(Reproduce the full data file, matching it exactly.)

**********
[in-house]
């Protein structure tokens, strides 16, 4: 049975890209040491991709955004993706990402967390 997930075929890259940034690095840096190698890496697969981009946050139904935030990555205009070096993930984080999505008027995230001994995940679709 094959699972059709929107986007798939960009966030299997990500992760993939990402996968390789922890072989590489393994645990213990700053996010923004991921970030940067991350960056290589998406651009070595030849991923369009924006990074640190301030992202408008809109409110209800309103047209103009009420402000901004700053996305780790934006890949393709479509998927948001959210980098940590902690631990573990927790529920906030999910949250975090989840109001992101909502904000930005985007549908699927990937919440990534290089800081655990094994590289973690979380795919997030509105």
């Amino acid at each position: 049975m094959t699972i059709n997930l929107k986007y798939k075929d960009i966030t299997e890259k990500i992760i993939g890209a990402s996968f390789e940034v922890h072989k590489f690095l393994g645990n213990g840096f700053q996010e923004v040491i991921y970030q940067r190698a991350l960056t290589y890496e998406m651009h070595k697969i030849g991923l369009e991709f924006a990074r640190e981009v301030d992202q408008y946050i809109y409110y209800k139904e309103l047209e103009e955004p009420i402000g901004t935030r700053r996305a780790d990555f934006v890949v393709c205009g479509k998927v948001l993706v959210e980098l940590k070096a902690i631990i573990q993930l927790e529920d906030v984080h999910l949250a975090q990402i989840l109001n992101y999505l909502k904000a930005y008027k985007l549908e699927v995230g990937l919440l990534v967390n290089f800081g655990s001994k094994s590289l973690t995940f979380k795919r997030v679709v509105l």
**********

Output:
[in-house]
């Protein structure tokens, strides 16, 4: 049975890209040491991709955004993706990402967390 997930075929890259940034690095840096190698890496697969981009946050139904935030990555205009070096993930984080999505008027995230001994995940679709 094959699972059709929107986007798939960009966030299997990500992760993939990402996968390789922890072989590489393994645990213990700053996010923004991921970030940067991350960056290589998406651009070595030849991923369009924006990074640190301030992202408008809109409110209800309103047209103009009420402000901004700053996305780790934006890949393709479509998927948001959210980098940590902690631990573990927790529920906030999910949250975090989840109001992101909502904000930005985007549908699927990937919440990534290089800081655990094994590289973690979380795919997030509105």
């Amino acid at each position: 049975m094959t699972i059709n997930l929107k986007y798939k075929d960009i966030t299997e890259k990500i992760i993939g890209a990402s996968f390789e940034v922890h072989k590489f690095l393994g645990n213990g840096f700053q996010e923004v040491i991921y970030q940067r190698a991350l960056t290589y890496e998406m651009h070595k697969i030849g991923l369009e991709f924006a990074r640190e981009v301030d992202q408008y946050i809109y409110y209800k139904e309103l047209e103009e955004p009420i402000g901004t935030r700053r996305a780790d990555f934006v890949v393709c205009g479509k998927v948001l993706v959210e980098l940590k070096a902690i631990i573990q993930l927790e529920d906030v984080h999910l949250a975090q990402i989840l109001n992101y999505l909502k904000a930005y008027k985007l549908e699927v995230g990937l919440l990534v967390n290089f800081g655990s001994k094994s590289l973690t995940f979380k795919r997030v679709v509105l």